* implement custom logic. It also takes permissions and grantResults so that the developer can handle
     * specific permission denial.
     *
     * @param permissions  Array of asked permissions
     * @param grantResults Array of user responses
     */
    protected void permissionDenied(String[] permissions, int[] grantResults) {
        showSnackbar();
    }

    /**
     * Must override this method if using custom request code.
     *
     * @param requestCode  Custom request code to split the logic inside the method
     * @param permissions  Array of asked permissions
     * @param grantResults Array of user responses
     */
    protected void requestPermissionsResult(int requestCode, String[] permissions, int[] grantResults) {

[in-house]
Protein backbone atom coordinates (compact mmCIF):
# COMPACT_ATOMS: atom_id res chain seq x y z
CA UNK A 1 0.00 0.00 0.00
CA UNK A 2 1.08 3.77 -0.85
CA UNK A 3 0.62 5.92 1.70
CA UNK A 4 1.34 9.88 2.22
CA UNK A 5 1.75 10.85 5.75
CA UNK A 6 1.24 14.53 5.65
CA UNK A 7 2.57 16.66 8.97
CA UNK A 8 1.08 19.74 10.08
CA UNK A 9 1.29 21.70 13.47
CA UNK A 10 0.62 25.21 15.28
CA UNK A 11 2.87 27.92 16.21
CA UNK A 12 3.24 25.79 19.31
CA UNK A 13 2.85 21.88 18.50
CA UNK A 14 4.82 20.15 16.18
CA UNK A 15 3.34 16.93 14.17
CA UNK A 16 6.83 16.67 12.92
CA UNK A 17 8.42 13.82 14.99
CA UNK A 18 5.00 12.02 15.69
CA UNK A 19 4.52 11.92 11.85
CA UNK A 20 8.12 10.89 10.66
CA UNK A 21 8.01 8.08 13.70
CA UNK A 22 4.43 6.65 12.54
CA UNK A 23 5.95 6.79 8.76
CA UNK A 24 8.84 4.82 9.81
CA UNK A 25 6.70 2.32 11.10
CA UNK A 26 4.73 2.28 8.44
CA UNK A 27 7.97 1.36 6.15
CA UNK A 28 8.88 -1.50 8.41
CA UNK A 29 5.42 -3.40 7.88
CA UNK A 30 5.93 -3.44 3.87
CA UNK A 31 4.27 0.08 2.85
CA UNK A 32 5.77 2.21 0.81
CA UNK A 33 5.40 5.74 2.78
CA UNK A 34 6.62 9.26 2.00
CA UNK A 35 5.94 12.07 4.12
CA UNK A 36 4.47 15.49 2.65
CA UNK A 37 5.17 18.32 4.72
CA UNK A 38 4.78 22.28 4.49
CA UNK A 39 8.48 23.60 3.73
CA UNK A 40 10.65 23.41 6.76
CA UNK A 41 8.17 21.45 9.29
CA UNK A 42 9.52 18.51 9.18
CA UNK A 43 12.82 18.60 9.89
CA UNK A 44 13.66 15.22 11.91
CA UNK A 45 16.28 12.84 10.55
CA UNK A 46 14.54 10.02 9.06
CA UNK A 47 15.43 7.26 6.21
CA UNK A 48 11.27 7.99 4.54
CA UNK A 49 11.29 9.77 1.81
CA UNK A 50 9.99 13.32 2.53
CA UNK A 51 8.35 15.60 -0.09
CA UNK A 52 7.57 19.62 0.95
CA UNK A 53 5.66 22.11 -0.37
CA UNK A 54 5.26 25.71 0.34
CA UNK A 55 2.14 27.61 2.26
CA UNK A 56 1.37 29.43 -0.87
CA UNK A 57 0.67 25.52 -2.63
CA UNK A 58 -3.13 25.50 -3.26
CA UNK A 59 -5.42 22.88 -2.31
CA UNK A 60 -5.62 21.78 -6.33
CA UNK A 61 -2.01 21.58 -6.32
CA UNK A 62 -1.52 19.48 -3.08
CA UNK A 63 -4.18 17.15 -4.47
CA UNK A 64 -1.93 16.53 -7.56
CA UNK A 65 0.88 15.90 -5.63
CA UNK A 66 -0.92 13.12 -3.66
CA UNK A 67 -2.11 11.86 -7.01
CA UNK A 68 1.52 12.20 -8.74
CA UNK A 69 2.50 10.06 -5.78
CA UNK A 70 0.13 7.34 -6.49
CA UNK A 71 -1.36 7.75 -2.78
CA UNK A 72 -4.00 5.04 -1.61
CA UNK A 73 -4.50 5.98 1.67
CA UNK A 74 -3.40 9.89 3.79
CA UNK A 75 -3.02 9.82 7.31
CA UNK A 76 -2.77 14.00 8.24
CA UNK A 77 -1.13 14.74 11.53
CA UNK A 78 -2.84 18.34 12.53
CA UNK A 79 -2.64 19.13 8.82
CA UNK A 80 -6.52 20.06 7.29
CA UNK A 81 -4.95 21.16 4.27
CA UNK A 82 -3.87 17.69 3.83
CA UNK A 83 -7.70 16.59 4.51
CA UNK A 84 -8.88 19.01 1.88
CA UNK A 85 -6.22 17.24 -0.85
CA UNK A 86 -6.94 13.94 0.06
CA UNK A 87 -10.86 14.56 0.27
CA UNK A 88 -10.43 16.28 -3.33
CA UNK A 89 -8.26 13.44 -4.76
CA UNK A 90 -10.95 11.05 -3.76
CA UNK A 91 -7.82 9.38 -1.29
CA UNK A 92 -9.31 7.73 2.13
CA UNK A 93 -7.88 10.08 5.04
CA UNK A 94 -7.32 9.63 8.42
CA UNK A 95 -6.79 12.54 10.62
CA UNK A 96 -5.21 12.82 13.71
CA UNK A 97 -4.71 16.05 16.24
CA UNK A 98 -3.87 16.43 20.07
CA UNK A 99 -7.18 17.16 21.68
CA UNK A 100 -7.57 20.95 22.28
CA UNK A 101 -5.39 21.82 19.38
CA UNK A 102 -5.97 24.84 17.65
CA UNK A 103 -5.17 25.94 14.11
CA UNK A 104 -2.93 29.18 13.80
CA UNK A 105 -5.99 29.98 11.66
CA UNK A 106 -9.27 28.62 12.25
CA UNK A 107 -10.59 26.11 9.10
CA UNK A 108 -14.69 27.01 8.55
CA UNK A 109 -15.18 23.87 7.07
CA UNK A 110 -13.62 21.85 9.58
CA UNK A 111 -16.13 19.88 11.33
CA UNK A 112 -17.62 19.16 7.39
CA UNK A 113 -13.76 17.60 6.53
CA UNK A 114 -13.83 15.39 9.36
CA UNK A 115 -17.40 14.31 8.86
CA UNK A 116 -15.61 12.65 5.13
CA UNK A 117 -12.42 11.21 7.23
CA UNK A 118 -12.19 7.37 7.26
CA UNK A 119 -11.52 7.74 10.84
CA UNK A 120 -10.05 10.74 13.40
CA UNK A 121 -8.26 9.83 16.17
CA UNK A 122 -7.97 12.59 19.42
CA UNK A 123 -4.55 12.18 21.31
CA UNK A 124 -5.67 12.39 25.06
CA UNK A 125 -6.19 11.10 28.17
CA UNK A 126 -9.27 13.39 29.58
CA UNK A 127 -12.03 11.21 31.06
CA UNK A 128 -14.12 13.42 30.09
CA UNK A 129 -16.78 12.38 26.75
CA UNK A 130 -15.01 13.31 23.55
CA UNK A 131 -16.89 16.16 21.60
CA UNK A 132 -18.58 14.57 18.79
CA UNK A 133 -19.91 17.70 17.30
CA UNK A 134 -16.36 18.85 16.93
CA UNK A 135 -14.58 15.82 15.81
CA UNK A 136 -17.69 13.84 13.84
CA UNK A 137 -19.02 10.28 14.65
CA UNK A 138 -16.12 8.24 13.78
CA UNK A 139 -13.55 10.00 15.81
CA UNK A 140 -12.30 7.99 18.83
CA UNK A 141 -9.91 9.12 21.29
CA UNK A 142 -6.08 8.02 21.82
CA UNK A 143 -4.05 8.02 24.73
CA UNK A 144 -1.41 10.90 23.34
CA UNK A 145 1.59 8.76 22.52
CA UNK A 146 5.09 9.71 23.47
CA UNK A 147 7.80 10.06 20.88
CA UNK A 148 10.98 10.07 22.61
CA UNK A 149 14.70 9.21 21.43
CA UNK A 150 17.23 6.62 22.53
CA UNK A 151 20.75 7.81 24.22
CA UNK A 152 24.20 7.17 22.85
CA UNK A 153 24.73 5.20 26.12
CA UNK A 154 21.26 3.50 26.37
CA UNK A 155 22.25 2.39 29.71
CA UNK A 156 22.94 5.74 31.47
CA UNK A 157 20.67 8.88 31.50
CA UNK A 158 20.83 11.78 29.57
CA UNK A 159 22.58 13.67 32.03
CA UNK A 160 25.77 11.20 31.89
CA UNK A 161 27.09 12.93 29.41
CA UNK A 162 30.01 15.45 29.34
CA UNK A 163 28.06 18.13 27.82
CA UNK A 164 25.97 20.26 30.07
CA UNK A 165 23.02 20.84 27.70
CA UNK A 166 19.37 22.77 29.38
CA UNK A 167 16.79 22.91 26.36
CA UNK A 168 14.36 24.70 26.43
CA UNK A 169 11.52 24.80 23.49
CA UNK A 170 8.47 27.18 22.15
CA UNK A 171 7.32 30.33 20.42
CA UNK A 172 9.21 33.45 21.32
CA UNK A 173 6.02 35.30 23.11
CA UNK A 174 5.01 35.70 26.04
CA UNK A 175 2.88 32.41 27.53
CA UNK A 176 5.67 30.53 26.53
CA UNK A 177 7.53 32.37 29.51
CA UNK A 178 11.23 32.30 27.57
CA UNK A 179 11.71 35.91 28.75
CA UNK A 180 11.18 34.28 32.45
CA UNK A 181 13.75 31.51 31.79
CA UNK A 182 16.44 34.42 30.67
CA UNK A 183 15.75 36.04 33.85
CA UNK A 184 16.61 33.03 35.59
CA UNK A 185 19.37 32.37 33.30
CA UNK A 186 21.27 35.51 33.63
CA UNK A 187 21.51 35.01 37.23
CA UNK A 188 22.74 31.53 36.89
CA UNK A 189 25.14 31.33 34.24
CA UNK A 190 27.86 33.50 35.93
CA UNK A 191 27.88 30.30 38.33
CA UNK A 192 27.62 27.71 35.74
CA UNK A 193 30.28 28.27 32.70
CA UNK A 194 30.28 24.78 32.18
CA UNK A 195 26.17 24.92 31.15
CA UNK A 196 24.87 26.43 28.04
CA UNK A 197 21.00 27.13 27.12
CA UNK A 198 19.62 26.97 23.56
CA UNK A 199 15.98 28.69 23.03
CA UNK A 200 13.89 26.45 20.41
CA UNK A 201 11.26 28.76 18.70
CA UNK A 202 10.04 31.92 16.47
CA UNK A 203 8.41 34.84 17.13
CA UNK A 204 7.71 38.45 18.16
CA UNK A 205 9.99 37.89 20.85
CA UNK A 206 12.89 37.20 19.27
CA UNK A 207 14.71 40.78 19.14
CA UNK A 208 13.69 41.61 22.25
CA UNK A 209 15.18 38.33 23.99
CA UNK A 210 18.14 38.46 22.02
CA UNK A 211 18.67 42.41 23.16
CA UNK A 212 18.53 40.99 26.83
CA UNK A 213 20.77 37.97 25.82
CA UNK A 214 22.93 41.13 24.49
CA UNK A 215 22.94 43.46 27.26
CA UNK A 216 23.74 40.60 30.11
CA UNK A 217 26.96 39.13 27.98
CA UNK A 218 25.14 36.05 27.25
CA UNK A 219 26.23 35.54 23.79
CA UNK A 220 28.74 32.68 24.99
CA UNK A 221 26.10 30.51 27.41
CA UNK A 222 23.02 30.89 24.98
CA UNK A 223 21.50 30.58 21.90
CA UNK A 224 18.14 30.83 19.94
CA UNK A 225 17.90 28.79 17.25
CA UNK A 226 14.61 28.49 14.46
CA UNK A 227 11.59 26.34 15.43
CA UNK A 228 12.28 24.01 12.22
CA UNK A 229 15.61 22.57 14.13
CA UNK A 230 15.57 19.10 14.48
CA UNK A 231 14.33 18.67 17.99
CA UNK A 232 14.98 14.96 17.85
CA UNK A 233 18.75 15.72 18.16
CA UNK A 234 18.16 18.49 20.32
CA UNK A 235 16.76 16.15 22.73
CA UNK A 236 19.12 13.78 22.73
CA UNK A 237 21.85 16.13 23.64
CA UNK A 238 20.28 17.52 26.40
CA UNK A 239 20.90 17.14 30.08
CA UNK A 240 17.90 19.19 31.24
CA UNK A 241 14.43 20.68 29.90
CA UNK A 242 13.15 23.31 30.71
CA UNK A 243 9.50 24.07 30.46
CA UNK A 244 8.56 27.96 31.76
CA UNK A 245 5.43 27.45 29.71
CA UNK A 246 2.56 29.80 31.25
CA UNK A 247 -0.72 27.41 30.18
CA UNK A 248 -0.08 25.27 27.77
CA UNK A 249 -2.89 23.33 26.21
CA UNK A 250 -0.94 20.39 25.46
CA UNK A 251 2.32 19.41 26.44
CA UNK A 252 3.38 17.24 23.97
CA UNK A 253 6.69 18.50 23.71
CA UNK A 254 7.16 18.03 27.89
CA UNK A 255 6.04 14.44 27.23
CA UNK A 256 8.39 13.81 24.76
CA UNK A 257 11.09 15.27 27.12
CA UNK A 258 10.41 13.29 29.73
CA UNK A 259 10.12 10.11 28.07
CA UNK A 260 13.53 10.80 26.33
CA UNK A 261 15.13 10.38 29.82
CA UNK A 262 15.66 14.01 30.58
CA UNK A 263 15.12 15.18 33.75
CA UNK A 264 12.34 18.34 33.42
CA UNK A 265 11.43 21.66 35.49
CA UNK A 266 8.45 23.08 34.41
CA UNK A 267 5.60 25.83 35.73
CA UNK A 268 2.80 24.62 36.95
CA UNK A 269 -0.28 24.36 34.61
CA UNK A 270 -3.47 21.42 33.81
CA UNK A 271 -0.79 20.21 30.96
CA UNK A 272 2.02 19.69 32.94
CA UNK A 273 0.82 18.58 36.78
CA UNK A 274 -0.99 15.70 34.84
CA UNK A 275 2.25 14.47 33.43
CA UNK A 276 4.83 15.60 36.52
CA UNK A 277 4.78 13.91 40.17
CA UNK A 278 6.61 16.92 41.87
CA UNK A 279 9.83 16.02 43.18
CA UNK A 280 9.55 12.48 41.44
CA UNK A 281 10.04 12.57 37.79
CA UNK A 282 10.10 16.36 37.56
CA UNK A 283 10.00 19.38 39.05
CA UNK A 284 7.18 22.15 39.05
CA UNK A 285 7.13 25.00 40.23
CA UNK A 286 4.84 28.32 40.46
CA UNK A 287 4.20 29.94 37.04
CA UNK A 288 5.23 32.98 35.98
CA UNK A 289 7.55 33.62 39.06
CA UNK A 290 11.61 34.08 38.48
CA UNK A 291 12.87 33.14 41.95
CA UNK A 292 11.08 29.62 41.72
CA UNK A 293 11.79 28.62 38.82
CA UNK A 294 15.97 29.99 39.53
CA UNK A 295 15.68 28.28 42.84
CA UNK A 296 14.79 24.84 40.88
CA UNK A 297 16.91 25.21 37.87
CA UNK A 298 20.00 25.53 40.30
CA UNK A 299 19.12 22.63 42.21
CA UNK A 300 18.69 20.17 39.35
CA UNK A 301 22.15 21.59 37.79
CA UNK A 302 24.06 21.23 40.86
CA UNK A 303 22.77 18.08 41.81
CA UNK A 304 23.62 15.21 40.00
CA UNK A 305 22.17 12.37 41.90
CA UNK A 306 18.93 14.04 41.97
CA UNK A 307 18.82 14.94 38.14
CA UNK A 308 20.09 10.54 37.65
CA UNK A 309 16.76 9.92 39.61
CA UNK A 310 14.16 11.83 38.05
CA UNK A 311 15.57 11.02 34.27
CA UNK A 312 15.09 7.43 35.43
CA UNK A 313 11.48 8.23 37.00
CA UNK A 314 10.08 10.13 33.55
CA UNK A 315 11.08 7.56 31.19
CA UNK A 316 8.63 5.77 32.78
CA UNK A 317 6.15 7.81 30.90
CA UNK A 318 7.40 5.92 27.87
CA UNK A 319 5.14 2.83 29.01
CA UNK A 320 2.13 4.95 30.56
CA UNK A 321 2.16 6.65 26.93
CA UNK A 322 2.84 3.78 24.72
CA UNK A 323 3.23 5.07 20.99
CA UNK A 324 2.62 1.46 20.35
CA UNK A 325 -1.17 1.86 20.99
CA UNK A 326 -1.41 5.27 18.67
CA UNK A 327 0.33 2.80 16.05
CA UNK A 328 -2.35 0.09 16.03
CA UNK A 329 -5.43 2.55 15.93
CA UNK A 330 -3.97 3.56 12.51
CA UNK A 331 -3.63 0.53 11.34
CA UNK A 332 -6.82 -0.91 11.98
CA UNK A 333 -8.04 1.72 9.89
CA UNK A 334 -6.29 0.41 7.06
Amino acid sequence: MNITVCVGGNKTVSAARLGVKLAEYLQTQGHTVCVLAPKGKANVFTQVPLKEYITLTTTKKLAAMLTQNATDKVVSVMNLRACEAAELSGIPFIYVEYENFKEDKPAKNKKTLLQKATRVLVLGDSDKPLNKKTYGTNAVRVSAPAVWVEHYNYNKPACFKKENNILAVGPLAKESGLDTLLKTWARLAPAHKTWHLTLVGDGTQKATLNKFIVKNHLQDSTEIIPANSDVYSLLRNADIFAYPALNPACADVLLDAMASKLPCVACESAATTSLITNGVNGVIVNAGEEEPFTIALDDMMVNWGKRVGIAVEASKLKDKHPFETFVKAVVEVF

defaultPermissionsResult(permissions, grantResults);
    }

    /**
     * Checks if the user allowed all permissions that were requested.
     *
     * @param results Array of request results
     * @return True if thenuser allowed all permissions, false otherwise
     */
    protected final boolean checkPermissionResults(int[] results) {
        for (int result : results) {
            if (result != PackageManager.PERMISSION_GRANTED) {
                return false;
            }
        }
        return true;
    }

    /**
     * Displays the default Snackbar with Action to open the Application Details in Settings so the user
     * can enable permissions.
     */
    protected void showSnackbar() {
        if (getActivity() != null) {
            Snackbar.make(getActivity().findViewById(android.R.id.content), R.string.no_permission, Snackbar.LENGTH_LONG)
                    .setAction(R.string.action_settings, new View.OnClickListener() {
                        @Override
                        public void onClick(View v) {
                            startActivity(getApplicationSettingsIntent());